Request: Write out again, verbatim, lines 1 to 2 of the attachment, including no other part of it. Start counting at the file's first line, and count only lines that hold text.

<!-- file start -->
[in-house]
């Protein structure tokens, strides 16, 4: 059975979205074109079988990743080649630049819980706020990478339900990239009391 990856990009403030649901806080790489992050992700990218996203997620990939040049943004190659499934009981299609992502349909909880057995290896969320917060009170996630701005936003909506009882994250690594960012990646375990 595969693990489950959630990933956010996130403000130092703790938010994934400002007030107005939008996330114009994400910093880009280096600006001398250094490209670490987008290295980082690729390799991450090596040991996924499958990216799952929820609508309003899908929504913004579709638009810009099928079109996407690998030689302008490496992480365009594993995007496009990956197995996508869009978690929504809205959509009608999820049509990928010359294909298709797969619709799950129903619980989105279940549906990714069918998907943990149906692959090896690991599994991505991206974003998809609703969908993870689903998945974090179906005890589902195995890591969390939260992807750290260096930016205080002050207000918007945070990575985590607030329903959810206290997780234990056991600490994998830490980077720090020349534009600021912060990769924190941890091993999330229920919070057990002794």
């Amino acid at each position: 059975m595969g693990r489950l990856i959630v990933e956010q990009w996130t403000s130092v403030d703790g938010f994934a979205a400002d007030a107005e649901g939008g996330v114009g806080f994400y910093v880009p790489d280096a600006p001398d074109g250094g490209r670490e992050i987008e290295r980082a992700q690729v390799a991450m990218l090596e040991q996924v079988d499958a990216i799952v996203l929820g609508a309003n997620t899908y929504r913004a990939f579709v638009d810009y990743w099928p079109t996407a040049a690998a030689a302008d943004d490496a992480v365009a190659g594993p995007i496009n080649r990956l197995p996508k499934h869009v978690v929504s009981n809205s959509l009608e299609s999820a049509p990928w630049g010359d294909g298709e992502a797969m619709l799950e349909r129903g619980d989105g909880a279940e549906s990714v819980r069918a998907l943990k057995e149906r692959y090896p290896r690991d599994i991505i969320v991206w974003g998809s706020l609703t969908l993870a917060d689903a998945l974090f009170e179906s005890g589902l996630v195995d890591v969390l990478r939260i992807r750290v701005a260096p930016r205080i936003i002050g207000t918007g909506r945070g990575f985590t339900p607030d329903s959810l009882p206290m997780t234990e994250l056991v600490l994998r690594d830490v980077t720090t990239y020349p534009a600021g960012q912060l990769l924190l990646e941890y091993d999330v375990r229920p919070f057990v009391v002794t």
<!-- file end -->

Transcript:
[in-house]
């Protein structure tokens, strides 16, 4: 059975979205074109079988990743080649630049819980706020990478339900990239009391 990856990009403030649901806080790489992050992700990218996203997620990939040049943004190659499934009981299609992502349909909880057995290896969320917060009170996630701005936003909506009882994250690594960012990646375990 595969693990489950959630990933956010996130403000130092703790938010994934400002007030107005939008996330114009994400910093880009280096600006001398250094490209670490987008290295980082690729390799991450090596040991996924499958990216799952929820609508309003899908929504913004579709638009810009099928079109996407690998030689302008490496992480365009594993995007496009990956197995996508869009978690929504809205959509009608999820049509990928010359294909298709797969619709799950129903619980989105279940549906990714069918998907943990149906692959090896690991599994991505991206974003998809609703969908993870689903998945974090179906005890589902195995890591969390939260992807750290260096930016205080002050207000918007945070990575985590607030329903959810206290997780234990056991600490994998830490980077720090020349534009600021912060990769924190941890091993999330229920919070057990002794």